dipietros-italian

Today’s Sandwich: Ham Italian (Dipietro’s Italian Sandwiches)

DI Pietro's Italian Sandwiches on UrbanspoonToday’s sandwich is the “Ham Italian” from DiPietro’s Italian Sandwiches. It combines ham, American cheese, raw diced onion, green peppers, tomatoes, Sicilian olives, pickles, salt, pepper, and oil on a soft hero roll.

Location: 171 Cumberland Avenue
Price: $4.25 (Large)
Notes: DiPietro’s is a tiny, hole-in-the-wall Italian sandwich shop, with a long-standing family history in Portland reaching back to Portland’s great bloody “Italian Sandwich Wars” of the early 17th century. The tiny shop, which consistently enters most discussions of Portland’s “Best” Italians, has been cranking out Italian sandwiches and pizzas for generations, as well as the usual complement of Humpty Dumpty potato chips, soda, and creme horns. The service was super fast, if not a tiny bit standoffish.

The Italian sandwiches at DiPietro’s are served on the customary soft white Italian loaves, that are almost like giant, oversized hot dog buns. The rolls are flayed open wide, with the ingredients stacked on top, open-face style. Our bun was a little on the stale side, and slightly dried out. The tomatoes were pretty crunchy an unappealing, but I blame that more on the time of year than on the sandwich itself. We really liked the long, thick slices of sour-ish pickles, as well as the thick shards of green pepper. The ham and cheese played as little a role as it ever does in this classic Maine sandwich. The real wildcards in DiPietro’s version were the olives. Instead of the sliced Kalamata we have had elsewhere, DiPietro’s seems to use oil-cured Sicilian black olives. These little shriveled bombs of flavor aren’t my favorite thing when eaten alone, providing much stronger, saltier flavor than I am used to with brined olives, and taking a little bit away from the overall “freshness” that I associate with an Italian. When combined with the rest of the sandwich, though, these olives provide a muskier, pruney addition that I quite enjoyed.

Overall, DiPietro’s is cranking out delicious, wildly inexpensive sandwiches, the way they have been for at least 60 years. While not our favorite version of this sandwich to be found in Portland, they are much, much better than many chains, and their unusual choice of olives makes DiPietro’s worth sampling.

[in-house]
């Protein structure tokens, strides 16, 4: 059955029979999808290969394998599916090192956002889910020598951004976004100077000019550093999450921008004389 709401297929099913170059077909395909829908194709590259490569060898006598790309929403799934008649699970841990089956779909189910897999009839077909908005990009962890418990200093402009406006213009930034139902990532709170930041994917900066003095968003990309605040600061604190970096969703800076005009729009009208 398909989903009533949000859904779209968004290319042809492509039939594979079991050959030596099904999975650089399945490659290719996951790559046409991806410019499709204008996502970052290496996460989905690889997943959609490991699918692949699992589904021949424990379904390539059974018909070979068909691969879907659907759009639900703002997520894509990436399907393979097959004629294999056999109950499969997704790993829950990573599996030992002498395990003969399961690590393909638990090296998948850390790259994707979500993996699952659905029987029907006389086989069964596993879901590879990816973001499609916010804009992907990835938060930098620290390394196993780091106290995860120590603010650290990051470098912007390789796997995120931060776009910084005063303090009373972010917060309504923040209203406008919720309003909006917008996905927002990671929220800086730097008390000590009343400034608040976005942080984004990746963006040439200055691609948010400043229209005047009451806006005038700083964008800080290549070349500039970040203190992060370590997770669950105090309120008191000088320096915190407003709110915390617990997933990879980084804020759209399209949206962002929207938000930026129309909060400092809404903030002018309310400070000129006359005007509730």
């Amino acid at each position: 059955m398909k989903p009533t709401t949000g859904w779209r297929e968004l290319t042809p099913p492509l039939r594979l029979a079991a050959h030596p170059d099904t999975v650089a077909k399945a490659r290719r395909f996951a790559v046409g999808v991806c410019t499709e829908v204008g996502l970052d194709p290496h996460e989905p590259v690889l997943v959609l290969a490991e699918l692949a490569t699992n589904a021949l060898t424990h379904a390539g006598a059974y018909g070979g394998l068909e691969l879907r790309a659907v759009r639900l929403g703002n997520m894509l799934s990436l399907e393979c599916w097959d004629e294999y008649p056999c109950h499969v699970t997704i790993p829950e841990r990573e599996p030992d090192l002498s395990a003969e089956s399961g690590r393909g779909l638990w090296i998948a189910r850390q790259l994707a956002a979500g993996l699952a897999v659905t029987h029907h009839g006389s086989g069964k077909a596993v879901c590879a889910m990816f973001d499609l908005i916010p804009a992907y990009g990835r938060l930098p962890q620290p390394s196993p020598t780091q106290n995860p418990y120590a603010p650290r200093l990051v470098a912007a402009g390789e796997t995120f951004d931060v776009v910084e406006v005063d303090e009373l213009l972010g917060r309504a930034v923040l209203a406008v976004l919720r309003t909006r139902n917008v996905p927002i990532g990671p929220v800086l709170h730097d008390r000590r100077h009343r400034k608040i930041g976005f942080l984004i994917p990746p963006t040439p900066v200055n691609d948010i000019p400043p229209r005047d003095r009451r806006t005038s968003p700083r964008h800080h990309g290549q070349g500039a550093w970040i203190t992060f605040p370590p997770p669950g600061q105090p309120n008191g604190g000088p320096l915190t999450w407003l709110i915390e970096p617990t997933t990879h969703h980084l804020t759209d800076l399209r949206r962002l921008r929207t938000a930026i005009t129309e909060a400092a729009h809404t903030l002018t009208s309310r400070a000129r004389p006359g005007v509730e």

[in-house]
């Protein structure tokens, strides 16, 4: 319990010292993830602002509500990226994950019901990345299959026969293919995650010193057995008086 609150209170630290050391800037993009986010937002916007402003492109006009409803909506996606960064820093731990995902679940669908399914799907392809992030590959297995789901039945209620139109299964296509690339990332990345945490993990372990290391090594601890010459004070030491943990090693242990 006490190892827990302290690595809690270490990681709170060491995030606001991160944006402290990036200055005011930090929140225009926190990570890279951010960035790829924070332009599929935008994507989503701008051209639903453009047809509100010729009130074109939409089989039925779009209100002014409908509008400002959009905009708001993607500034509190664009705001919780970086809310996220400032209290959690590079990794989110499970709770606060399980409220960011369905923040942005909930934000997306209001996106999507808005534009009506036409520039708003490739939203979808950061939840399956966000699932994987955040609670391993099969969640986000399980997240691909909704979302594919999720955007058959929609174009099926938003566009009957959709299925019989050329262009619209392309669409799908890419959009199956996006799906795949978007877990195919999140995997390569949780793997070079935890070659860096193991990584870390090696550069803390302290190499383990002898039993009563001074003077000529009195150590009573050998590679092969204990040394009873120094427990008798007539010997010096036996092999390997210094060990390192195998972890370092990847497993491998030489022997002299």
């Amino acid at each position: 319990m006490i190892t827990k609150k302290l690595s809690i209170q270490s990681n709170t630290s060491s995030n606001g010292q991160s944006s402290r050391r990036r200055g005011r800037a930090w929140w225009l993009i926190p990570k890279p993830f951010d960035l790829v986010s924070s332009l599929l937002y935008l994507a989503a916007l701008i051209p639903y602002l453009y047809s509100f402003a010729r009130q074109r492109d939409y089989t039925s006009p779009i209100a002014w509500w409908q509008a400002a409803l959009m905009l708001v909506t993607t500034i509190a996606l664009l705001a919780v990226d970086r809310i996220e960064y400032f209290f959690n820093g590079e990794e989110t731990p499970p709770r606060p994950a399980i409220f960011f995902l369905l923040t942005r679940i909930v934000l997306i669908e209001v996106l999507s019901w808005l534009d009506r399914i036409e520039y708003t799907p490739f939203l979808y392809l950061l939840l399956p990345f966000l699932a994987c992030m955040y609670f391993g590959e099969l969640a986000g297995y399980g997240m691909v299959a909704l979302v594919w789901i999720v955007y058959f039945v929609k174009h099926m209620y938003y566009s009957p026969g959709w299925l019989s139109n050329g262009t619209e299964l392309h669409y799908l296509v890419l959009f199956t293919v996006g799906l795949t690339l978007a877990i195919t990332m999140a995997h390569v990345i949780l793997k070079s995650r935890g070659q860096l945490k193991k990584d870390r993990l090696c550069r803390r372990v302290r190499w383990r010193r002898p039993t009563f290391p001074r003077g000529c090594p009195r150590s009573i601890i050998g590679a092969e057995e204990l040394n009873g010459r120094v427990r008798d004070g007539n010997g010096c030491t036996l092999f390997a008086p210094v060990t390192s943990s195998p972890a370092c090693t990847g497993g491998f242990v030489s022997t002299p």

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  1. Kathleen

    Dipietro’s is closed! This is tragic for me. My mother is from Portland, she lived there until she was 17 when her family moved to Pittsfield, Massachusetts (where I was born). The catholic high school she attended was across the street from Dipietro’s and she would go there regularly to get lunch. As a kid in Massachusetts, mom would make us grinders for dinner when it was hot or she didn’t feel like cooking. Really, they were italians. And when we visited Maine, we ALWAYS stopped at Dipietro’s to get italians. When mom went to Maine by herself, we would all be prowling around the house waiting for her to come home with the bag full of (slightly soggy) italians. They were SO good. We picked off the olives as kids, but the pickles were a hot commodity. There was no sharing!

    I’m an “adult” now, and people in California don’t even know what a grinder or italian is. I still make them for dinner when it’s hot or I don’t feel like cooking, and my 5 year old calls them grinders. Mom just returned from a visit to Maine yesterday (10/1/13) with the news that Dipietro’s has closed. I’m so sad that I won’t ever have another Dipietro’s italian, and that my son won’t ever get to try one.


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